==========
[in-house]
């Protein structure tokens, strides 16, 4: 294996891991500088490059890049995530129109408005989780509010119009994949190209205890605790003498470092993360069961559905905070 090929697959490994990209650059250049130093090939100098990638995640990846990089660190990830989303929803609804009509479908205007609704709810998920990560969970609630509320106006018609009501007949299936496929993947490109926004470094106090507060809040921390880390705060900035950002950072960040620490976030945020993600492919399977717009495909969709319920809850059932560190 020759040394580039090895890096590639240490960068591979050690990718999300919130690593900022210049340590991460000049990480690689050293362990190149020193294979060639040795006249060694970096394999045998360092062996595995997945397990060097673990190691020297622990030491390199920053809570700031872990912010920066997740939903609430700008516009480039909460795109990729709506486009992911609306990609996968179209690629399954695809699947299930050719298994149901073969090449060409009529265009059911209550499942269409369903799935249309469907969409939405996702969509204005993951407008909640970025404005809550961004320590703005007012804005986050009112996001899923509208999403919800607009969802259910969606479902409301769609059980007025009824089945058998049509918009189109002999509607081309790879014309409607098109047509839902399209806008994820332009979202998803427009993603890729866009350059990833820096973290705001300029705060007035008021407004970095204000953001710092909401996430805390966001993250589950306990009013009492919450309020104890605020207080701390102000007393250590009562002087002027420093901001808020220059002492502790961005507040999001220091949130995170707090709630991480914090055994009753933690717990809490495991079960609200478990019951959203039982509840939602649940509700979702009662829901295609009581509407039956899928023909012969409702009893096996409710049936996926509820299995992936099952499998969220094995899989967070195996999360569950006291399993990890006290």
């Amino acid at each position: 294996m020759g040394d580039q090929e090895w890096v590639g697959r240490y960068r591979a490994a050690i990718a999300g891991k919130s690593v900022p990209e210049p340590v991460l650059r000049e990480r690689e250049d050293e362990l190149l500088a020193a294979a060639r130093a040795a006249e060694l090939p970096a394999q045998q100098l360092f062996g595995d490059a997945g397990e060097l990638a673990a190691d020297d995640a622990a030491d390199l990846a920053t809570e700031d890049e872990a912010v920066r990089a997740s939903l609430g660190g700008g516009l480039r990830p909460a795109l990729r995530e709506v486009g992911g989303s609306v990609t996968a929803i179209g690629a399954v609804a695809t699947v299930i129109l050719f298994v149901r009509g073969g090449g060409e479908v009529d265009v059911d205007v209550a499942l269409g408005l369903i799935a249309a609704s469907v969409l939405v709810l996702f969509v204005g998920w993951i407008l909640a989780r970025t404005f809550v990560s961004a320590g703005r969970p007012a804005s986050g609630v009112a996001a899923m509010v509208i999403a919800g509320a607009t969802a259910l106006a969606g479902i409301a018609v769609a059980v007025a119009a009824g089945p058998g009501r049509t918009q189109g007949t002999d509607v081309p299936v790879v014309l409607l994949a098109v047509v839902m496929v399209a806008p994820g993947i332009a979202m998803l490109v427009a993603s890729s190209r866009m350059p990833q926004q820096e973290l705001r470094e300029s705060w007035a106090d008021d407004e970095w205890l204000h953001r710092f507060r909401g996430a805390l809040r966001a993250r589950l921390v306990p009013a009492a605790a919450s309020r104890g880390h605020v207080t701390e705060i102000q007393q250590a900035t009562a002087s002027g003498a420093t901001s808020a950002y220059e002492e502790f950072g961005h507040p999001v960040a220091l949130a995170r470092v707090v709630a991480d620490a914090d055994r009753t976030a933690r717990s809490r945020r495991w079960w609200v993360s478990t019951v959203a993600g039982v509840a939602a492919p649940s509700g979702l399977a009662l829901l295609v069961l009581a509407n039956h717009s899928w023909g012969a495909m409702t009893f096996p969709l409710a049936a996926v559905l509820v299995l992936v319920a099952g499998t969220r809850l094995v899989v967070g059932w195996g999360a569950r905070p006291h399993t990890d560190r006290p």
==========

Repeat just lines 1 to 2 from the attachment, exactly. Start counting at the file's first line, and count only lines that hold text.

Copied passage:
[in-house]
């Protein structure tokens, strides 16, 4: 294996891991500088490059890049995530129109408005989780509010119009994949190209205890605790003498470092993360069961559905905070 090929697959490994990209650059250049130093090939100098990638995640990846990089660190990830989303929803609804009509479908205007609704709810998920990560969970609630509320106006018609009501007949299936496929993947490109926004470094106090507060809040921390880390705060900035950002950072960040620490976030945020993600492919399977717009495909969709319920809850059932560190 020759040394580039090895890096590639240490960068591979050690990718999300919130690593900022210049340590991460000049990480690689050293362990190149020193294979060639040795006249060694970096394999045998360092062996595995997945397990060097673990190691020297622990030491390199920053809570700031872990912010920066997740939903609430700008516009480039909460795109990729709506486009992911609306990609996968179209690629399954695809699947299930050719298994149901073969090449060409009529265009059911209550499942269409369903799935249309469907969409939405996702969509204005993951407008909640970025404005809550961004320590703005007012804005986050009112996001899923509208999403919800607009969802259910969606479902409301769609059980007025009824089945058998049509918009189109002999509607081309790879014309409607098109047509839902399209806008994820332009979202998803427009993603890729866009350059990833820096973290705001300029705060007035008021407004970095204000953001710092909401996430805390966001993250589950306990009013009492919450309020104890605020207080701390102000007393250590009562002087002027420093901001808020220059002492502790961005507040999001220091949130995170707090709630991480914090055994009753933690717990809490495991079960609200478990019951959203039982509840939602649940509700979702009662829901295609009581509407039956899928023909012969409702009893096996409710049936996926509820299995992936099952499998969220094995899989967070195996999360569950006291399993990890006290």